TINY HOUSE SCULPTURE 1

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Let's Not Make This Sound Like An Excuse

Posted 5/18/2017 10:47am by David Zemelsky.

 

Think of what follows as an explanation, not an excuse. Here's what I'm talking about- variety of things that are available right now.  As mentioned in earlier letters, we're clearing the houses of spinach and other greens to make way for tomatoes, eggplant, cucumbers and peppers.  Already, several weeks ago, we cleared out patches of spinach to get in a quick crop of salad and arugula-which has worked very well.  Around the beginning of April, the soil outside became dry enough to do bed preparation and then seeding.  I choose to plant some of the non lettuce varieties first because they are faster to maturity by over a week.  Now, over a month later, many of the outside crops are dismally slow and too little to harvest.  I was hoping to be able to harvest outside crops by now.  However, the huge fluctuations in temperature (two weeks ago, we had a frost!) and a lot of rain (something we clearly needed, but still got in the way of plant growth) has made for very small plants outside.  In other words-we don't have as much ready to harvest as I'd like. Not by a long shot.  But like all things with growing-there's patience.  In this case, lots of it is required.

We are not just sitting waiting.  Three hoop houses are almost completely cleaned out of winter greens.  Two of them are planted 50% with tomatoes.  Additionally, there are now two rows of katrina/corinto cucumbers planted.  For those of you who were around last year-these cucumbers are epic, superstars in the world of vegetables.  If any of our readers would be willing, please write back some kind of testimonial and we'll print in next time.  Still waiting to get planted are peppers, eggplants, potatoes, onions, ginger and turmeric.  This is a long list and it can be easy to get overwhelmed.  However, we just take one crop at a time.  Fortunately for us, we've got Joel. He's a steady hand, focusing on the task at hand, but always thinking towards the future.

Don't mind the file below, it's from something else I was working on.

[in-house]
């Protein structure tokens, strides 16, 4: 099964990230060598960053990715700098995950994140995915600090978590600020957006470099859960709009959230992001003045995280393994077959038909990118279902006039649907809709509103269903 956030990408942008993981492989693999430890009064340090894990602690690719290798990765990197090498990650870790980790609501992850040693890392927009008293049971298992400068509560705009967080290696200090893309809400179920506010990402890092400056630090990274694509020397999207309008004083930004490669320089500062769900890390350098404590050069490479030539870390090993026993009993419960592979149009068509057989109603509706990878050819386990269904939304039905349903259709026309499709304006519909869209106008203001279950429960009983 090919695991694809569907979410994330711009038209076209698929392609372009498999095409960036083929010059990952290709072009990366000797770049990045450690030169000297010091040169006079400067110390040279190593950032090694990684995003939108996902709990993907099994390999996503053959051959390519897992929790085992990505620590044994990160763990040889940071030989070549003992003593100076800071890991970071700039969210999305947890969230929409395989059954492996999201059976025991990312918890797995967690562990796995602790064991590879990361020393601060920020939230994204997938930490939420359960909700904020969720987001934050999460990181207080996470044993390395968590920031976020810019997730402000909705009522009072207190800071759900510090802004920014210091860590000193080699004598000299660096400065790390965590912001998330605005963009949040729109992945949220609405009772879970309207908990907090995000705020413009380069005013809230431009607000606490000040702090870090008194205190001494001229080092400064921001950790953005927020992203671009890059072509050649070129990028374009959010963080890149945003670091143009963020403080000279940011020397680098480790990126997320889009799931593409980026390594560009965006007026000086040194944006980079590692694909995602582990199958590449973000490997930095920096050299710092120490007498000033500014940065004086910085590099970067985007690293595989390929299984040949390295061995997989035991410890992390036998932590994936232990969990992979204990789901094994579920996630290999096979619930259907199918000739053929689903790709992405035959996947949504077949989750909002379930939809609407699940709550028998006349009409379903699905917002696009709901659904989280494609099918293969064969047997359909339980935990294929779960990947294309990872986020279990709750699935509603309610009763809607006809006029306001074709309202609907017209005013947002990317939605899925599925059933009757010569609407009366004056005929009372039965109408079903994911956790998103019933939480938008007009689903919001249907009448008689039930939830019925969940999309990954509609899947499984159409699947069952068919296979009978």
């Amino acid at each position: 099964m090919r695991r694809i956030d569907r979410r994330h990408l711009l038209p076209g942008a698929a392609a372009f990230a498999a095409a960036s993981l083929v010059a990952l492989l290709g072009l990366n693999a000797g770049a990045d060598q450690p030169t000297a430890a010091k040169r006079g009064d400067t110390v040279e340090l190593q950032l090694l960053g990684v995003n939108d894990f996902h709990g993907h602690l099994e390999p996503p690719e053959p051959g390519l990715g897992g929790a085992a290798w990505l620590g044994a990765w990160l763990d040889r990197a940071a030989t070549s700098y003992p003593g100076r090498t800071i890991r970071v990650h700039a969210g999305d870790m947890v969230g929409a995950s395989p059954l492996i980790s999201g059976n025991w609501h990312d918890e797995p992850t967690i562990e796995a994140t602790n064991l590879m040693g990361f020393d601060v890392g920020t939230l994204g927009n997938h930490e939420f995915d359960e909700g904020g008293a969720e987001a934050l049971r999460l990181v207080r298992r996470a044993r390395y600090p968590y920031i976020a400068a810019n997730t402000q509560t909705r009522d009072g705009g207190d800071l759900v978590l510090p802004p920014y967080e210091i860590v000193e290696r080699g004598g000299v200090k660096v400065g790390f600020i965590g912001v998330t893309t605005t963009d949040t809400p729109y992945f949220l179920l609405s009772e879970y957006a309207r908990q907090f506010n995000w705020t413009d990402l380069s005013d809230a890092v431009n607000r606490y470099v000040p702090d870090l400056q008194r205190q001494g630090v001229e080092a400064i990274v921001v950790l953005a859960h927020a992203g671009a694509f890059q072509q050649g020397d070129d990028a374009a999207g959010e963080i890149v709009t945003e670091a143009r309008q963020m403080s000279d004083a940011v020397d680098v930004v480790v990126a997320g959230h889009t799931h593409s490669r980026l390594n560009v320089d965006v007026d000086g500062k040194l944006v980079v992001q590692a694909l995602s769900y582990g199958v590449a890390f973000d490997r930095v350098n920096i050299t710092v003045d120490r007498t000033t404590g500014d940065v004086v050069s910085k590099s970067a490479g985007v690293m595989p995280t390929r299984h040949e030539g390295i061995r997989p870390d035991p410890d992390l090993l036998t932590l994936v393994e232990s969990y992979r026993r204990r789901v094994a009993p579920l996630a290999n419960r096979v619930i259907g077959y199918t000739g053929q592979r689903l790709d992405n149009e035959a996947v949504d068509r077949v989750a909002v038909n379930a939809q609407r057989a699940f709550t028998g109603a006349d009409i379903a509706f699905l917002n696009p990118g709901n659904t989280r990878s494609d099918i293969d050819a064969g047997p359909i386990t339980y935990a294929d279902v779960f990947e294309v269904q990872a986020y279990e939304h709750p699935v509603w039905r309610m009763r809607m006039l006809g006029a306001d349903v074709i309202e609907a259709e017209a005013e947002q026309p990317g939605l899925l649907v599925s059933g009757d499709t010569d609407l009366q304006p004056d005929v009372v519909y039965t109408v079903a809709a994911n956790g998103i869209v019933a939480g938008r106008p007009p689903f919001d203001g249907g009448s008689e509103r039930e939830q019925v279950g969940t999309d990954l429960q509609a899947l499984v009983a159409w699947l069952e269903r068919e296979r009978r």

On to the store:

New things this week:

Pepper plants-after literally weeks of being small, they're finally starting to take off.  Not sure what they've been waiting for.  These are bell peppers with strong red, yellow and orange colors.  Peppers are easy to grow-just give them good sun, but also some kind of a shade over once they start producing fruit.  Otherwise, they tend to burn. $5/plant

Eggplant-I'd be happy to share my eggplant parmeasan recipe with anyone.  Like the peppers, they've been growing a long time, but have only recently started to get big. $5/pot

Herbs-sage, flat leafed parsley, and german winter thyme.  All of these can become permanent parts of your outdoor garden $5/pot SPECIAL : Buy one and I'll give you another one for FREE.

Compact Genevese Basil- wonderful addition to all herb gardens.  Will last the season.  Breed to stay small for growing in a smaller pot

Dwarf Sunflower-  perhaps the cutest and most desireable  plant to get in a pot.  They stay small for growing in a pot, but can also be planted outdoors. $5/pot

There's a few new tomato plants to add to the list.